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Caruana and Nepomniachtchi shine in R1 of the FIDE Candidates Tournament

Candidates R1 recap by WGM Anastasiya Karlovich

Replay games, analysis:  Jan-Krzysztof Duda – Richard Rapport / Ding Liren – Ian Nepomniachtchi / Fabiano Caruana – Hikaru Nakamura / Teimour Radjabov – Alireza Firouzja Video: Nakamura analyses his game against Caruana / A miniature in Ding – Nepomniachtchi

Round 2 live: Rapport – Firouzja / Nakamura – Radjabov / Nepomniachtchi – Caruana / Duda – Ding Liren

MoreAll Candidates news (collection) / Preview of R1 / Candidates pairings all rounds

Eight of the world’s best players have gathered at the spectacular Palace of Santoña in Madrid, Spain, to compete for the right to challenge the World Chess Champion Magnus Carlsen. The lead up to one of the most anticipated events of this year was rocky to say the least, as Ding Liren jumped in at the last moment.

Ding Liren – Ian Nepomniachtchi 0:1

Ian Nepomniachtchi, Magnus Carlsen’s challenger in the 2021 World Championship match in Dubai, opened the tournament with a bang, beating the second seed. Fearless attacking strategy, starting with the 13…Qh5 move, offering a pawn sacrifice, paid off in a brilliant win. Starting with the move 17.Na4, his Chinese opponent started losing the thread, missing chances to get counterplay with b4-b5. Ding Liren soon found himself under a mating attack on the kingside, and Nepomniachtchi finished the game off with a nice rook sacrifice.

The 28…hxg2! 29.Rxe8+ Kg7 30.Kxg2 Rxf2+ line, checkmating, just seconds before the decisive 28…hxg2! move appeared on the board.

The winner himself remained very modest: “A win is always a win, but I guess it was quite smooth. Highest-rated or lowest-rated, everyone here is a pretty strong player, it’s not such a great difference. It’s great that I managed to score.” 

Photo: FIDE/Stev Bonhage

Teimour Radjabov – Alireza Firouzja ½-½

The Iranian-born French chess prodigy, handpicked by the world champion himself as one of his potential rivals for the title, clearly wanted to take Radjabov into muddy waters, even if playing the Black pieces. But the offbeat 4…dxc4 5.e4 b5 line in the Queen’s gambit, carrying significant strategic risk, turned out to be a double-edged weapon. Teimour Radjabov, who’s been in a bad shape lately, finishing second to last in Norway Chess earlier this month, stood firm and gradually gained the upper hand.

Forcing Firouzja’s king to take a dangerous walk into the center of the board, the Azeri grandmaster let his young opponent off the hook on move 31, allowing him to simplify matters by exchanging pieces on e4. Radjabov eventually won a pawn in a rook endgame, but it was no difficult task for the Frenchman to prove the theoretically drawn endgame on the board. 

Photo: FIDE/Stev Bonhage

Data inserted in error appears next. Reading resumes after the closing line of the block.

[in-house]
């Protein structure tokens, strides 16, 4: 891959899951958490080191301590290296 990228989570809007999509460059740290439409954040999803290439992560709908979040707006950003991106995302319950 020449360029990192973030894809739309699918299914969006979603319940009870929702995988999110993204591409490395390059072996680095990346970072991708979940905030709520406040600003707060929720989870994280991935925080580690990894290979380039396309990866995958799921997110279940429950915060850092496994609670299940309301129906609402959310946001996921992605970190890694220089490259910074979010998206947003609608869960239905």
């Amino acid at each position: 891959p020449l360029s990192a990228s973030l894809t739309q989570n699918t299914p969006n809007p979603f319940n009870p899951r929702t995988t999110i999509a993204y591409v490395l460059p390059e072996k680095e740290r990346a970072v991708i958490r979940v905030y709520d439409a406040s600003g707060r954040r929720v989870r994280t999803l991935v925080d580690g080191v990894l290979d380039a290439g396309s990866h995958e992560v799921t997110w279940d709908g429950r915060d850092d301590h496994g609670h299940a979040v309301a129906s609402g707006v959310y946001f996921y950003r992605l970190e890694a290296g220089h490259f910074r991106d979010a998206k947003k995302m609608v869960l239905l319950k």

Jan-Krzysztof Duda – Richard Rapport ½-½

For a long time it seemed like Duda, the rising Polish star who eliminated Carlsen in World Cup 2021, would be the first Candidate to score a full point, but alas. Richard Rapport, still representing Hungary before his transfer to Romanian chess federation is finalized, got into trouble as early as on move 8, carelessly weakening the dark squares with 8…g6. Computer precision play from the Polish grandmaster led to him being on the verge of winning a couple of moves later, missing the final touch of spotting 16.Rxd1! Bxa2 17.Nb5!.

A superior endgame arose, but then Richard Rapport proved to be stronger in the game of nerves. Jan-Krzysztof could’ve fixed his advantage with the solidifying 33.a4 move but got tempted by a chance to win a pawn instead. This in fact proved to be a cunning trap laid by Black, disrupting White’s coordination and leaving him with just an academic edge he was unable to prove. Clearly disappointed Duda was the last to leave the playing hall today, after exhausting all the possibilities in the position and exchanging down to almost no pieces on the board.

Photo: FIDE/Stev Bonhage

Fabiano Caruana  – Hikaru Nakamura 1:0

Finally, perhaps the most anticipated game of the round. Fabiano Caruana, qualifying from the 2021 FIDE Grand Swiss, facing Hikaru Nakamura, who made a huge comeback to over-the-board chess by winning this year’s FIDE Grand Prix. Caruana obtained a slight edge from the opening which eventually petered out, but the critical moment came at move 21. 

Nakamura’s castling to the exposed kingside opened a whole Pandora’s box of problems for his weakened king. The concept proved to be too adventurous even for one of the most resourceful players on the planet and Caruana never really let the advantage slip, forcing his opponent to resign on move 50.

In the post-mortem, Caruana admitted he did not know where exactly things went from bad to worse for Nakamura, but was confident he was safely playing for a win after Black castled. He’ll face Nepomniachtchi with the Black pieces tomorrow and had nothing but praise for his play today: “It looked like he just blew him off the board”. The gloves will be off tomorrow, though, as we’ll have a clash of tournament leaders as early as in round two!

Round 2 of the 2022 Candidates will take place Saturday, June 18 starting at 7:50 AM CDT. Catch all the action with live grandmaster commentators Yasser Seirawan, Cristian Chirila, and Alejandro Ramirez on and on YouTube and Twitch channels.

Results of Round 1

Standings after round 1

Photo: FIDE/Stev Bonhage

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